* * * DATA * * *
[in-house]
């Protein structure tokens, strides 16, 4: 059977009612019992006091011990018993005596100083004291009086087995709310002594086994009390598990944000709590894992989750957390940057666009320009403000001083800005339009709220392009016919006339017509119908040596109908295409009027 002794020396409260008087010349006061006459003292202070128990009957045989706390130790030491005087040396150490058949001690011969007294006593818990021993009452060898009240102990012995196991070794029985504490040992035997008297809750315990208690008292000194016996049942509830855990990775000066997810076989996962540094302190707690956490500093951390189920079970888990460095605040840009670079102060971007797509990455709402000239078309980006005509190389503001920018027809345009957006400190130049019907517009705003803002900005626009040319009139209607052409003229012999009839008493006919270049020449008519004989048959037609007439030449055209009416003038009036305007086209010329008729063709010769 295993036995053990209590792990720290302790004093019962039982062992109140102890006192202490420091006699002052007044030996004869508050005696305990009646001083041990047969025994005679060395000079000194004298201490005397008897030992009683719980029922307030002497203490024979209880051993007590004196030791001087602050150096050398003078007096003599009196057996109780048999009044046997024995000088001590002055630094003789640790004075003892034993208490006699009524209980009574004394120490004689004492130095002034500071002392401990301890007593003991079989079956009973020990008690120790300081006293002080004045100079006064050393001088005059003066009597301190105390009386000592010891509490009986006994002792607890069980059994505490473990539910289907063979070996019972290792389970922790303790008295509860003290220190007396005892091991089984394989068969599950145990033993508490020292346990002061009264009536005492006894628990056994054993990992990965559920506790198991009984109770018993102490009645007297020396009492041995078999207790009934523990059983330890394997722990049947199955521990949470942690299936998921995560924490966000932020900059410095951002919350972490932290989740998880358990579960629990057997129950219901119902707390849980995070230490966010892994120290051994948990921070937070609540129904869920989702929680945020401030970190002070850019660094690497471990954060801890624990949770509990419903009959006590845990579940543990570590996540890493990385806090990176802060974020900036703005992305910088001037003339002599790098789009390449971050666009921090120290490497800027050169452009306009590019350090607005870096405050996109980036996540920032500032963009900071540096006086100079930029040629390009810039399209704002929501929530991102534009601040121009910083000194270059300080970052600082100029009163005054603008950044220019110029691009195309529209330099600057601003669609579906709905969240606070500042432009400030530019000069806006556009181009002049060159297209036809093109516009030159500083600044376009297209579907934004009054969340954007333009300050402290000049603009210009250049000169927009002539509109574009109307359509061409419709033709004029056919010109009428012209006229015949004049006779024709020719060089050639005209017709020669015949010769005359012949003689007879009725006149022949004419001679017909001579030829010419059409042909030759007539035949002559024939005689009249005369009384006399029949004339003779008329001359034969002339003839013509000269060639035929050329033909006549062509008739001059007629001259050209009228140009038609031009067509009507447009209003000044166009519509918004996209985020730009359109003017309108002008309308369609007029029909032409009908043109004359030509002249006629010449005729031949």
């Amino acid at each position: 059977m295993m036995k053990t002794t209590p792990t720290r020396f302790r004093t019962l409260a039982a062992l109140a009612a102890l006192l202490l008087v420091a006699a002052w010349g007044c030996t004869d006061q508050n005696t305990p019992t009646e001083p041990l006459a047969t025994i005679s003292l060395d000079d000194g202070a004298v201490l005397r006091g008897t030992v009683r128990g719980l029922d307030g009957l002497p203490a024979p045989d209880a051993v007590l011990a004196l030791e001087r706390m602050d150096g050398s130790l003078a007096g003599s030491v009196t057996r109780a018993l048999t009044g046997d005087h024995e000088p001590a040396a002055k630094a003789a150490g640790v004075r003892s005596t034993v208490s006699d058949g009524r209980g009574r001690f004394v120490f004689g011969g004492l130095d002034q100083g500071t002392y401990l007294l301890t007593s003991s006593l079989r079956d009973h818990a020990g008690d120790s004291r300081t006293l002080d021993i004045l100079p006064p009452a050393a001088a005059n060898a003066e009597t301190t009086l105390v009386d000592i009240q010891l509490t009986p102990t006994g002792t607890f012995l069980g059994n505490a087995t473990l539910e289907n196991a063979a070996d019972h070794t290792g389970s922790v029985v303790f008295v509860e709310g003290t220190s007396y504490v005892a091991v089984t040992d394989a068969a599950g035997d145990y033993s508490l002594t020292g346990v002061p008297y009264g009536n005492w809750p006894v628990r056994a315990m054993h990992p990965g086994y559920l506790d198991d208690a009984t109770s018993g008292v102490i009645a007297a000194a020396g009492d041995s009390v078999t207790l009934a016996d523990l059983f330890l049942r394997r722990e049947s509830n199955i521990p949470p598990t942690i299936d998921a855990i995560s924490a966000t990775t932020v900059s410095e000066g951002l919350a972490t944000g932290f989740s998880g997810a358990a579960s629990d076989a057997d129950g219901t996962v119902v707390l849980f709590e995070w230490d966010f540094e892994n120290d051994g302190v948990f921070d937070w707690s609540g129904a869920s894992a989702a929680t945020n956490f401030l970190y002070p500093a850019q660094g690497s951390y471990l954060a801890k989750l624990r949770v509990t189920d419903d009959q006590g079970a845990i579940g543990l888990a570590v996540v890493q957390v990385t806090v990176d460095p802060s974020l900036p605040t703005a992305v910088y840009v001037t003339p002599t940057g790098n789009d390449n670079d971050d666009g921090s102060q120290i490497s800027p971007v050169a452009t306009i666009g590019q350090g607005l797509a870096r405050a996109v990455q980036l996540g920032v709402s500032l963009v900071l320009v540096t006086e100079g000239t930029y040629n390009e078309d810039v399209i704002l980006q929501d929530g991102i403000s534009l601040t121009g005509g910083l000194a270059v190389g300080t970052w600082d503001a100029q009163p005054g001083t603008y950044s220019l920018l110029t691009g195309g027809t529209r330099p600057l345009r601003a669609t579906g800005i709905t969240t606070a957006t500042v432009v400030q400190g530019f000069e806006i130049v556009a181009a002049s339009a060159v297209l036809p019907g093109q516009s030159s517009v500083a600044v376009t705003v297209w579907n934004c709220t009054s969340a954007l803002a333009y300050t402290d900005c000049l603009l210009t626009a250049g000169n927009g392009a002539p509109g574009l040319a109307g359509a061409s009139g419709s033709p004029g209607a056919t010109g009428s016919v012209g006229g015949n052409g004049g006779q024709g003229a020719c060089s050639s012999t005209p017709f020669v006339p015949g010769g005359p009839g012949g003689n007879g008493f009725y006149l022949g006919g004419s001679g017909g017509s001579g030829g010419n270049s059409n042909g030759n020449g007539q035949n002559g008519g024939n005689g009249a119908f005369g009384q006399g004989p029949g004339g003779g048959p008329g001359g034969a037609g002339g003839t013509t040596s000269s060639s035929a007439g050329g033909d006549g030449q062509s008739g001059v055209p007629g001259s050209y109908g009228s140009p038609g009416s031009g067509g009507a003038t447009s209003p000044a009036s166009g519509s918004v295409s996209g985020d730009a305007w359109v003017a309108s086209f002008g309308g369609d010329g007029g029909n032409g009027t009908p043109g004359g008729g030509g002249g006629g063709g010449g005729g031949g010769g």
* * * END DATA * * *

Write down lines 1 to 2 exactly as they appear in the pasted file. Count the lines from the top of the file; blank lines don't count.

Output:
[in-house]
């Protein structure tokens, strides 16, 4: 059977009612019992006091011990018993005596100083004291009086087995709310002594086994009390598990944000709590894992989750957390940057666009320009403000001083800005339009709220392009016919006339017509119908040596109908295409009027 002794020396409260008087010349006061006459003292202070128990009957045989706390130790030491005087040396150490058949001690011969007294006593818990021993009452060898009240102990012995196991070794029985504490040992035997008297809750315990208690008292000194016996049942509830855990990775000066997810076989996962540094302190707690956490500093951390189920079970888990460095605040840009670079102060971007797509990455709402000239078309980006005509190389503001920018027809345009957006400190130049019907517009705003803002900005626009040319009139209607052409003229012999009839008493006919270049020449008519004989048959037609007439030449055209009416003038009036305007086209010329008729063709010769 295993036995053990209590792990720290302790004093019962039982062992109140102890006192202490420091006699002052007044030996004869508050005696305990009646001083041990047969025994005679060395000079000194004298201490005397008897030992009683719980029922307030002497203490024979209880051993007590004196030791001087602050150096050398003078007096003599009196057996109780048999009044046997024995000088001590002055630094003789640790004075003892034993208490006699009524209980009574004394120490004689004492130095002034500071002392401990301890007593003991079989079956009973020990008690120790300081006293002080004045100079006064050393001088005059003066009597301190105390009386000592010891509490009986006994002792607890069980059994505490473990539910289907063979070996019972290792389970922790303790008295509860003290220190007396005892091991089984394989068969599950145990033993508490020292346990002061009264009536005492006894628990056994054993990992990965559920506790198991009984109770018993102490009645007297020396009492041995078999207790009934523990059983330890394997722990049947199955521990949470942690299936998921995560924490966000932020900059410095951002919350972490932290989740998880358990579960629990057997129950219901119902707390849980995070230490966010892994120290051994948990921070937070609540129904869920989702929680945020401030970190002070850019660094690497471990954060801890624990949770509990419903009959006590845990579940543990570590996540890493990385806090990176802060974020900036703005992305910088001037003339002599790098789009390449971050666009921090120290490497800027050169452009306009590019350090607005870096405050996109980036996540920032500032963009900071540096006086100079930029040629390009810039399209704002929501929530991102534009601040121009910083000194270059300080970052600082100029009163005054603008950044220019110029691009195309529209330099600057601003669609579906709905969240606070500042432009400030530019000069806006556009181009002049060159297209036809093109516009030159500083600044376009297209579907934004009054969340954007333009300050402290000049603009210009250049000169927009002539509109574009109307359509061409419709033709004029056919010109009428012209006229015949004049006779024709020719060089050639005209017709020669015949010769005359012949003689007879009725006149022949004419001679017909001579030829010419059409042909030759007539035949002559024939005689009249005369009384006399029949004339003779008329001359034969002339003839013509000269060639035929050329033909006549062509008739001059007629001259050209009228140009038609031009067509009507447009209003000044166009519509918004996209985020730009359109003017309108002008309308369609007029029909032409009908043109004359030509002249006629010449005729031949």